Florida One of the Biggest Winners in Rail Sweepstakes
Florida was one of the biggest winners in the federal government’s high-speed rail sweepstakes as President Barack Obama and Vice President Joe Biden made the trek to Tampa Thursday to announce the award of $1.25 billion in federal help to get the trains up and running.
Included among $8 billion in economic stimulus money for high speed rail, Obama and Biden said the proposed Tampa-to-Orlando bullet train is one of a handful of projects that will get the bulk of federal dollars for high speed rail. The project calls for trains running between the cities at 168 miles an hour with the system later to be expanded to link Orlando with Miami.
Speaking to a large crowd at the University of Tampa’s Bob Martinez Sports Center, Obama touted the rail investment as a job creator. The president’s comments came only hours his State of the Union address Wednesday evening, during which he promised to shift his primary focus from health care to the economy.
“We’re going to put more Americans to work rebuilding our infrastructure…of the future,” Obama said. “It’s important to repave our roads, it’s important to repair our bridges so that they are safe. But we want to start looking deep into the 21st Century and we want to say to ourselves there is no reason why other countries can build high-speed rail lines and we can’t. And that’s what’s about to happen here in Tampa.”
Only California, which got $2.25 billion for a 220 mile-per-hour Los Angeles to San Francisco train, topped Florida’s rail haul. A planned 110 mile-per-hour train connecting Chicago, St. Louis and Kansas City, which was given $1.13 billion, was the only other proposal besides California’s and Florida’s to receive more than $1 billion.
Smaller grants - $244 million for a Chicago-to-Detroit corridor, $810 million for Madison, Wis., to Milwaukee and $400 million for work between Cleveland and Cincinnati in Ohio – were also announced Thursday.
Officials say the Florida rail will create 2,300 jobs, which Gov. Charlie Crist pointed out after meeting Obama at Tampa’s MacDill Air Force base prior to the president’s formal announcement. Crist did not attend the ceremony.
“Number one, getting this rail is a big deal for Florida,” Crist told reporters while attending a separate education meeting in Tampa. “The most important thing that we can focus on is jobs, jobs, jobs.”
Chief Financial Officer Alex Sink, the state’s top Democrat and a candidate to replace Crist, agreed.
“High speed and commuter rail are a key part of growing our economy here in Florida, and today’s announcement couldn’t come at a more important time for our state,” Sink, who attended Obama’s rally, said in statement. “Not only will comprehensive development of rail in our state help create thousands of jobs now, it will also build the infrastructure Florida needs long-term to bring our economy into the 21st century.”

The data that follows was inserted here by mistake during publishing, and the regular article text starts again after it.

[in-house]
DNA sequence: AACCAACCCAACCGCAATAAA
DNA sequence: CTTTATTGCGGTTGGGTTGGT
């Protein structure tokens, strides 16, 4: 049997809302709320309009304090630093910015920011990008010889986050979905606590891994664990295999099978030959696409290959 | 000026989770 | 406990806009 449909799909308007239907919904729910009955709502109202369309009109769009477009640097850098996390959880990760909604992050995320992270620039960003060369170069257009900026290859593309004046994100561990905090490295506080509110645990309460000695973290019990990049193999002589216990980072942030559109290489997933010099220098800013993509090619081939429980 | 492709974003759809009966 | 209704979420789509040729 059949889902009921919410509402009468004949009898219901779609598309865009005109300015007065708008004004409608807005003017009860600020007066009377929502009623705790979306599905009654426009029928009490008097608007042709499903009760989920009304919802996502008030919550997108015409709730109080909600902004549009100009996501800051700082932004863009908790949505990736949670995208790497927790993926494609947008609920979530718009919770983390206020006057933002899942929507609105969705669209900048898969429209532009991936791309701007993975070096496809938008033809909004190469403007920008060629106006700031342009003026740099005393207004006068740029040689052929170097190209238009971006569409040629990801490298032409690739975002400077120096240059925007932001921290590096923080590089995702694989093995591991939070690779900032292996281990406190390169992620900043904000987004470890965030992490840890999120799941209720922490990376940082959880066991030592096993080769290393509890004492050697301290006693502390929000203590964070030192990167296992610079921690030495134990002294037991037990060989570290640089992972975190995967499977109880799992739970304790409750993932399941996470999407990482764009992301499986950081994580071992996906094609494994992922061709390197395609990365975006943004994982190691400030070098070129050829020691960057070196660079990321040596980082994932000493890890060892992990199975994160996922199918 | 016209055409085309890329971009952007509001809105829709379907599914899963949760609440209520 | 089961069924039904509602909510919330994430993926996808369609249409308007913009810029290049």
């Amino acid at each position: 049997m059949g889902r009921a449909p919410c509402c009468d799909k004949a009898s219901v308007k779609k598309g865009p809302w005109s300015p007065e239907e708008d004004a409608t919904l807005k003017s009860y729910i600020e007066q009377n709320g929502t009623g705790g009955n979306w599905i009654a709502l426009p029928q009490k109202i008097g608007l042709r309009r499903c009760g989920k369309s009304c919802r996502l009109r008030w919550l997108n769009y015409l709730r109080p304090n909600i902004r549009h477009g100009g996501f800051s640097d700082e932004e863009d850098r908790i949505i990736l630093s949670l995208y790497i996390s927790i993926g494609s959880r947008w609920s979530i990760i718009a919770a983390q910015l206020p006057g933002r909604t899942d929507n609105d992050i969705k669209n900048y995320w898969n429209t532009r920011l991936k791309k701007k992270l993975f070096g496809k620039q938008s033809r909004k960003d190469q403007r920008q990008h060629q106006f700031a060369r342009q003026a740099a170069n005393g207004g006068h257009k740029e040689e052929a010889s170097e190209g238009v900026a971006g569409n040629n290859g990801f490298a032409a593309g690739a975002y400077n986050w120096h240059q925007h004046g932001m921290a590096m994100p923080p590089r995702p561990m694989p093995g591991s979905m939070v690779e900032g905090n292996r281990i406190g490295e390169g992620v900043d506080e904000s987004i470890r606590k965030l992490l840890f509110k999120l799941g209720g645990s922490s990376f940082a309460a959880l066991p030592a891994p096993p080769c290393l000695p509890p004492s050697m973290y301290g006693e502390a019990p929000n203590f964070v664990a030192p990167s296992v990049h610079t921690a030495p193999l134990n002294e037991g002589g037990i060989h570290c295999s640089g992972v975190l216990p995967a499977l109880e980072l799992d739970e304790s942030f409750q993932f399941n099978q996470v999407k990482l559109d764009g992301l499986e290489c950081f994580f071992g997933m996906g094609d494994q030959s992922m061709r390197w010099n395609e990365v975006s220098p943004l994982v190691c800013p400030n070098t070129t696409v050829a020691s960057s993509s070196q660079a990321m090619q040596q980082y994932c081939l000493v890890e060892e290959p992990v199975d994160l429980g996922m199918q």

Crist, whose greeting of Obama last year in Fort Myers has since plagued him in some Republican circles, prodded lawmakers to approve a commuter rail bill in a special session last month, saying federal officials had linked a commuter rail package to the high-speed rail money awarded Thursday.
Florida was one of 10 high speed rail corridors identified by the White House last spring for the beginning of a national network. The state was thought to be a prohibitive favorite because much of the preliminary surveying had been done when the plan was approved by voters in 2000 and the Florida High Speed Rail Authority was created in 2002.
However, Florida was only awarded half of the $2.6 billion the state requested. Additionally, the fate of two other requests: $270 million for Atlantic Coast Amtrak passenger service between Jacksonville and Miami and $268 million for buying existing freight tracks for SunRail from CSX Corp, remained unclear after Obama’s Tampa event.
Federal transportation officials said Thursday they favored places like Florida and California because both states have been looking at high speed rail longer than the Obama administration has in office.
“They’re both Republican governors,” Vice-President Biden told the crowd, “so we didn’t pick based on politics... We picked the places that were the most ready. Where it makes sense to build it; where it works. And then we’ll build it out.”
Plans call for the trains between Tampa and Orlando to top 165 miles-per-hour and make 16 daily round trips when the system is build by 2014. Transportation officials estimate travel time between the two cities on 84 miles of tracks will take less an hour.
Still unclear is the source of the remaining $1.3 billion in funding needed to build the Tampa-Orlando route. State transportation officials on Thursday afternoon had no funding specifics, saying instead they need time to learn more about guidelines surrounding the federal offer.